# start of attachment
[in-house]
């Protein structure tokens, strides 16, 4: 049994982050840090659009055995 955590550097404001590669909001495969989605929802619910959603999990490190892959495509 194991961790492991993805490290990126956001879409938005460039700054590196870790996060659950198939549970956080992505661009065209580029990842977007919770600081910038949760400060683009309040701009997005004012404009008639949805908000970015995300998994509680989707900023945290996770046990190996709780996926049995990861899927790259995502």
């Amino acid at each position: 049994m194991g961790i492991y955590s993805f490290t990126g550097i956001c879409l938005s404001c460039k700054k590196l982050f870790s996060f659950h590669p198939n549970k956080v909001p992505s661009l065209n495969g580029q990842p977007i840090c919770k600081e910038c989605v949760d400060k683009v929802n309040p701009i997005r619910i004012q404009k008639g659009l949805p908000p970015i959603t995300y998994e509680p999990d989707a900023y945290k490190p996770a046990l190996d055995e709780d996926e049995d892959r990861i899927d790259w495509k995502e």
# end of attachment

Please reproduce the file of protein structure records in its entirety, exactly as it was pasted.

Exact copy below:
[in-house]
């Protein structure tokens, strides 16, 4: 049994982050840090659009055995 955590550097404001590669909001495969989605929802619910959603999990490190892959495509 194991961790492991993805490290990126956001879409938005460039700054590196870790996060659950198939549970956080992505661009065209580029990842977007919770600081910038949760400060683009309040701009997005004012404009008639949805908000970015995300998994509680989707900023945290996770046990190996709780996926049995990861899927790259995502």
């Amino acid at each position: 049994m194991g961790i492991y955590s993805f490290t990126g550097i956001c879409l938005s404001c460039k700054k590196l982050f870790s996060f659950h590669p198939n549970k956080v909001p992505s661009l065209n495969g580029q990842p977007i840090c919770k600081e910038c989605v949760d400060k683009v929802n309040p701009i997005r619910i004012q404009k008639g659009l949805p908000p970015i959603t995300y998994e509680p999990d989707a900023y945290k490190p996770a046990l190996d055995e709780d996926e049995d892959r990861i899927d790259w495509k995502e």